Conservative group sues Philly teachers union over ‘egregious’ contract provision

 Kristina Rasmussen, vice president of Americans for Fair Treatment, and Nathan Bohlander and David Osborne, legal counsel for the Fairness Center, are suing the Philadelphia Federation of Teachers over a contract provision. (Kimberly Paynter/WHYY)

Kristina Rasmussen, vice president of Americans for Fair Treatment, and Nathan Bohlander and David Osborne, legal counsel for the Fairness Center, are suing the Philadelphia Federation of Teachers over a contract provision. (Kimberly Paynter/WHYY)

The Fairness Center, a conservative nonprofit with offices in King of Prussia and Harrisburg, has filed a lawsuit against the Philadelphia teachers union.

The suit alleges that the PFT pays “ghost teachers” using Philadelphia School District and state funds to occupy roles in union leadership.


“We need teachers in classrooms,” said David Osborne, chief counsel for the Fairness Center. The Fairness Center represents Americans for Fair Treatment, a nonprofit with staff in Pennsylvania, Michigan and Illinois, in the case.

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Those classrooms are staffed with full-time replacements for the union workers, according to union President Jerry Jordan.

“It’s a frivolous lawsuit,” said Jordan, who said Wednesday he had not yet read the Fairness Center’s petition.

Teachers contract provision is an ‘easy target’

The center’s suit targets a provision in the contract between the School District of Philadelphia and the PFT which grants “leaves of absence” for teachers who are elected or appointed to positions within the union.

The problem, said Osborne, is while on leaves of absence, those teachers continue to draw salary, pension and benefits from the district.

“The contract does not require reimbursement,” he said.

But that doesn’t mean that taxpayers are on the hook to pay those union employees, Jordan said. “PFT is billed monthly for all salaries and benefits that we enjoy as district employees,” he said. Through this agreement, PFT repays the district for “100 percent” of staffing costs.

According to Linda Kaboolian, instructor at Harvard University with three decades of experience studying and working with public service unions, there’s a “very long history” of having management pay for union workers.

“The typical explanation is that the manager has an interest in congenial labor relations,” said Kaboolian. But she said the “extraordinary cynicism” around the relationship between the district and the PFT makes the provision an “easy target.”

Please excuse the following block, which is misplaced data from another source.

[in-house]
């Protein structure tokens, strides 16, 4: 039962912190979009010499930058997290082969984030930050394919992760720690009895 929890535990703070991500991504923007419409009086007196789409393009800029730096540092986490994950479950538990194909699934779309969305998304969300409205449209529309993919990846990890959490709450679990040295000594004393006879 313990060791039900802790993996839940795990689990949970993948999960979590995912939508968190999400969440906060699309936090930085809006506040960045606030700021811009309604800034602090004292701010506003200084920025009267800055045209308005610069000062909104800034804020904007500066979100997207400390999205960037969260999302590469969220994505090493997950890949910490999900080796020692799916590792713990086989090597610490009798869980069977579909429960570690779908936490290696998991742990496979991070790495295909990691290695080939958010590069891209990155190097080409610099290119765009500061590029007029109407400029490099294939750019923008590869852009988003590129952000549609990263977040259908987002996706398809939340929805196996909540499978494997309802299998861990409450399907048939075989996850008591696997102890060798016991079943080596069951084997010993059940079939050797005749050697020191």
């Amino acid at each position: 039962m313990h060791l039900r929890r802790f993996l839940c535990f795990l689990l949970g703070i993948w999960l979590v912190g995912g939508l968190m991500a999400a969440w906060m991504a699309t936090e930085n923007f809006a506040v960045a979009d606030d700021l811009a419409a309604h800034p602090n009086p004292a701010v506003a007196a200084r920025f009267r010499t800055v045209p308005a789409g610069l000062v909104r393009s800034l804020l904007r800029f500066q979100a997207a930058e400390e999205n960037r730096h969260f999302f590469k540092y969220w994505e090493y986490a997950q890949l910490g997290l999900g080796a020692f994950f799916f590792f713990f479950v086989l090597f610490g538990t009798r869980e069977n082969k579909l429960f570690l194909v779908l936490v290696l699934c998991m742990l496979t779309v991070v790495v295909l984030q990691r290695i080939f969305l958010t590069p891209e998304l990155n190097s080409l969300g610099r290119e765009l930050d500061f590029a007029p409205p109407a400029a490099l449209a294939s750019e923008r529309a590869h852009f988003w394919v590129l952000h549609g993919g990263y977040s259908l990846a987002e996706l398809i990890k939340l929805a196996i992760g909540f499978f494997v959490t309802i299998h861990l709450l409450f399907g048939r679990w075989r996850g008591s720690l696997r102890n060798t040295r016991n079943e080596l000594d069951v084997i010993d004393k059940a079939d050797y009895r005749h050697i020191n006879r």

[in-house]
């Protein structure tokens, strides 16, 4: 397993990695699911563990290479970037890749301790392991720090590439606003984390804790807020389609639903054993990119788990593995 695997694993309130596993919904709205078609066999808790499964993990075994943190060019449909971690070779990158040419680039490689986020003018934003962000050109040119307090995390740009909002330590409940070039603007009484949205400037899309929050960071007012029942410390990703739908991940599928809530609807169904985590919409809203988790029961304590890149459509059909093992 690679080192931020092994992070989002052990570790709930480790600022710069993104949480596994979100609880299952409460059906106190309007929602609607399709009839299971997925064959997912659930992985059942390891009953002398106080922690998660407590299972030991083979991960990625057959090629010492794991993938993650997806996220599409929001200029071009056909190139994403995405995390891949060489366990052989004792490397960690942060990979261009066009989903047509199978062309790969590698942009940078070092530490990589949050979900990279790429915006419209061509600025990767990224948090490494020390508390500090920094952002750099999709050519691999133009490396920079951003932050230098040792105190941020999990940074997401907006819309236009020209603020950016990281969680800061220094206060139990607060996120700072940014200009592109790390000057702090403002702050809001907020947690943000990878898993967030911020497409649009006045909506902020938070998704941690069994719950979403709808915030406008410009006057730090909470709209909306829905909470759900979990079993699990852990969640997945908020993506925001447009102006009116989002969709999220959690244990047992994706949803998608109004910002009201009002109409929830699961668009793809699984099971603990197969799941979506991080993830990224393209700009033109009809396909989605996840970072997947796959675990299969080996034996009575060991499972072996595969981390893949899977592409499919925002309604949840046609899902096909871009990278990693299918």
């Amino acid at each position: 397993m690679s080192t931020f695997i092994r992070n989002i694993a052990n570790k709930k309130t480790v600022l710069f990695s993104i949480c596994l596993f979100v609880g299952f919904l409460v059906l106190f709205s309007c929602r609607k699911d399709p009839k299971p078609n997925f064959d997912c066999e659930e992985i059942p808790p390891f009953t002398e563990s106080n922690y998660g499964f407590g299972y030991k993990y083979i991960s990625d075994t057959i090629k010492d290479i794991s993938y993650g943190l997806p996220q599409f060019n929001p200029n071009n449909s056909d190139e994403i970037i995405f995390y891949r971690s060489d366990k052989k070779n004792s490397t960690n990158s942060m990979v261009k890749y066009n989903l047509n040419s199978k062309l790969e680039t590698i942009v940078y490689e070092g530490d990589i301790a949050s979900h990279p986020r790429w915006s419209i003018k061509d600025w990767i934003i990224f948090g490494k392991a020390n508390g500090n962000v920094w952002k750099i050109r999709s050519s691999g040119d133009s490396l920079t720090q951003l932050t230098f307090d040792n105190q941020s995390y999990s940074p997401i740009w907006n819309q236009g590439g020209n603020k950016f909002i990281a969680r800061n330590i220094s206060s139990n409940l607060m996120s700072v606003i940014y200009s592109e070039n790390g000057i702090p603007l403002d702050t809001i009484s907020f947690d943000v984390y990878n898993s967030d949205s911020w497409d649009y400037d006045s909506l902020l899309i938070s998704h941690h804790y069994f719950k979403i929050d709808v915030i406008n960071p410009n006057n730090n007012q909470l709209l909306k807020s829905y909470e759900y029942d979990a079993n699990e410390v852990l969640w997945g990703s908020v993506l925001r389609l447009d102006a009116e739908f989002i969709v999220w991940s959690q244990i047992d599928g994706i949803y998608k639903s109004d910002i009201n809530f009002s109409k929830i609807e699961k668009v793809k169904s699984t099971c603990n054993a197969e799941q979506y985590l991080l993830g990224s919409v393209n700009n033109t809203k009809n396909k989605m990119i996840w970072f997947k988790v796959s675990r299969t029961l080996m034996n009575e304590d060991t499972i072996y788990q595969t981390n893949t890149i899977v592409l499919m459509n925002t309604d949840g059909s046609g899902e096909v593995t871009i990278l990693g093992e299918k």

Contract provisions for leaves of absence not unusual

Leave of absence provisions are common for public-service union contracts. But some — like the contract for the Philadelphia police union — specify that full-time union workers cannot draw a department salary.

Historically, some experts say keeping a union leader on the district’s payroll can be a way to encourage labor and management to work together.

A cap of 63 teaching staff can take leaves of absence to work for the union, according to the contract. But Jordan said just 18 are currently on leave.

The Fairness Center claims the PFT does not reimburse the state for its contribution to those former teachers – totaling about a million dollars in funds since 1999.

Jordan disputed that number, saying all costs associated with pensions are reimbursed to the district, which manages the state pension plan.

In the past year, the Fairness Center has waded into two lawsuits with the Pennsylvania State Education Assocation, the largest teachers union in the state.

Matthew J. Brouillette, CEO of the Commonwealth Foundation, a conservative think tank and lobbying group in Harrisburg, is on the board of the Fairness Center. That foundation has previously received funding from the Donors Capital Fund, a Koch brothers affiliate, and the Charles G. Koch Foundation.

The Fairness Center would not share how many members it has in total or in Philadelphia. It has ties to groups with offices in Arizona, Wisconsin, Illinois and Michigan, as well as the Goldwater Institute and State Policy Network, conservative advocacy groups.

“We’re a national organization,” said Osborne. “We won’t stay in Pennsylvania forever.”

Focus on Philadelphia

But for now, Osborne said, the group’s focus is on the Philadelphia teachers union and its contentious relationship with the school district.

The School Reform Commission recently appealed to the state Supreme Court a ruling that it could not cancel the teachers union contract after 21 months at the bargaining table.

“The pressure’s on both the school district and the union,” said Osborne. “This is a great opportunity to make our point.”

The Philadelphia Federation of Teachers has 20 days to respond to the lawsuit.

Correction: An earlier version of this article misidentified where the Fairness Center’s offices are located.

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